|Al-Ahram Weekly Online
7 - 13 March 2002
|Published in Cairo by AL-AHRAM established in 1875||Current issue | Previous issue | Site map|
Cartoon by Osama Qassim
The last free spiritSir- I will miss David Blake as much as I miss Frederico Fellini.
The world is full of pictures, full of words, but nearly all are empty -- not intellectually, but devoid of the vital energy necessary for a creative response which encompasses body, soul and spirit.
When David Blake wrote about the Bolshoi Ballet, he was a sculptor, carving out the muscles of the dancers in words, in special movements according to the music.
He was not writing as a journalist. He was an artist.
Polished professionalism, efficiency and intellectualism are not bad goals per se, but it is necessary to consider how much of life is excluded in the pursuit of these goals and to what extent they give one a distorted perception of the world. To keep out of this trend, one has to stay out of the establishment -- with its host of connections. One has to be single, without employment and free from a distinct society.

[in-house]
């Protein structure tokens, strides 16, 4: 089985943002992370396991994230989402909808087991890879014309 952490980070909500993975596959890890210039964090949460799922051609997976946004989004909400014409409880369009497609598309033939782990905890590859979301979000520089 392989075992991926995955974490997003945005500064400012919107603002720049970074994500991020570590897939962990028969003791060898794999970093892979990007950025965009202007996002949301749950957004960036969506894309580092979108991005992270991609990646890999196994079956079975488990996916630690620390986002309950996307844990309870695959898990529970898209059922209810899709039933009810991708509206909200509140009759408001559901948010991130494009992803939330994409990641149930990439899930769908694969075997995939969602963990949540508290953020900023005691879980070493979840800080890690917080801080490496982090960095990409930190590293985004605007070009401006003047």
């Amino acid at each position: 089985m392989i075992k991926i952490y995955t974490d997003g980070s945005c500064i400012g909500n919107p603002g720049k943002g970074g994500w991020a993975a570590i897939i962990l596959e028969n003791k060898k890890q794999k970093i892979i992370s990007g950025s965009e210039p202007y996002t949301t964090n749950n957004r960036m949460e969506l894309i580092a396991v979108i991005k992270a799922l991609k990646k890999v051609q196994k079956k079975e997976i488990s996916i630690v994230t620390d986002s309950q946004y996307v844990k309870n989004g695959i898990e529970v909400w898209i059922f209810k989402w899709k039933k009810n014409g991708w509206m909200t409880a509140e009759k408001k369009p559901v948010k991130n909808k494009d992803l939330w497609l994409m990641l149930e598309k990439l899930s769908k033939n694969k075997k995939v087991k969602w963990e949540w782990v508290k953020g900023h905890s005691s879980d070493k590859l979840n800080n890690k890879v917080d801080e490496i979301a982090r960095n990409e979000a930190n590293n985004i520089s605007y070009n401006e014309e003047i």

David Blake was the last homo ludens.
He lived a life outside utility and usefulness, working restlessly on free chains of associations, with a very high degree of psychical strength, which he would preserve through personal asceticism and by keeping an utmost distance from triviality. He had nearly no obligations towards other people's feelings, no luggage to hamper his voyage. These qualities enabled him to reach the very depths of things easily and cheerfully, and at a surprising speed. He was thus able to amass a fortune of knowledge and wisdom about all that matters. That this wisdom always included body and senses -- sensuality -- is something for which I was so thankful.